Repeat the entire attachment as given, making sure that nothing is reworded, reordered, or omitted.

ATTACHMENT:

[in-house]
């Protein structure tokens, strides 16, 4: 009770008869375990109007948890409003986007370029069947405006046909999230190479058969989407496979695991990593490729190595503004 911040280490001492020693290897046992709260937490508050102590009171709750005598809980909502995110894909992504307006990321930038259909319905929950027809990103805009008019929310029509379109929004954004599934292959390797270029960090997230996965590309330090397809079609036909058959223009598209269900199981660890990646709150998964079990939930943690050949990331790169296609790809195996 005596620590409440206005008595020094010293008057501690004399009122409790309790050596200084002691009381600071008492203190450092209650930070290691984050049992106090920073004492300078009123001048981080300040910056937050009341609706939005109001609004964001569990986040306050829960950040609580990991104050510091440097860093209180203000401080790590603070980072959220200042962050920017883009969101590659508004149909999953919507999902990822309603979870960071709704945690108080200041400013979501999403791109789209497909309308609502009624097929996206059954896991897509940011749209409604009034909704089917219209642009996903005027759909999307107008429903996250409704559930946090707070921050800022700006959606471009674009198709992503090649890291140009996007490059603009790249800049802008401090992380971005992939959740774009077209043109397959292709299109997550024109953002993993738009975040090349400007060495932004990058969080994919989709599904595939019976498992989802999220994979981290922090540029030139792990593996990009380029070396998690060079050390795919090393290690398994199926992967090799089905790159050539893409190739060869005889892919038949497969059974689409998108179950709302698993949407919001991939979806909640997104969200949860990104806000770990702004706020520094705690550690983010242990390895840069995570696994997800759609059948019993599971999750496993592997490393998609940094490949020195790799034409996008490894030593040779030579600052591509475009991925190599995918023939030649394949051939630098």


[in-house]
């Protein structure tokens, strides 16, 4: 009770008869375990109007948890409003986007370029069947405006046909999230190479058969989407496979695991990593490729190595503004 911040280490001492020693290897046992709260937490508050102590009171709750005598809980909502995110894909992504307006990321930038259909319905929950027809990103805009008019929310029509379109929004954004599934292959390797270029960090997230996965590309330090397809079609036909058959223009598209269900199981660890990646709150998964079990939930943690050949990331790169296609790809195996 005596620590409440206005008595020094010293008057501690004399009122409790309790050596200084002691009381600071008492203190450092209650930070290691984050049992106090920073004492300078009123001048981080300040910056937050009341609706939005109001609004964001569990986040306050829960950040609580990991104050510091440097860093209180203000401080790590603070980072959220200042962050920017883009969101590659508004149909999953919507999902990822309603979870960071709704945690108080200041400013979501999403791109789209497909309308609502009624097929996206059954896991897509940011749209409604009034909704089917219209642009996903005027759909999307107008429903996250409704559930946090707070921050800022700006959606471009674009198709992503090649890291140009996007490059603009790249800049802008401090992380971005992939959740774009077209043109397959292709299109997550024109953002993993738009975040090349400007060495932004990058969080994919989709599904595939019976498992989802999220994979981290922090540029030139792990593996990009380029070396998690060079050390795919090393290690398994199926992967090799089905790159050539893409190739060869005889892919038949497969059974689409998108179950709302698993949407919001991939979806909640997104969200949860990104806000770990702004706020520094705690550690983010242990390895840069995570696994997800759609059948019993599971999750496993592997490393998609940094490949020195790799034409996008490894030593040779030579600052591509475009991925190599995918023939030649394949051939630098």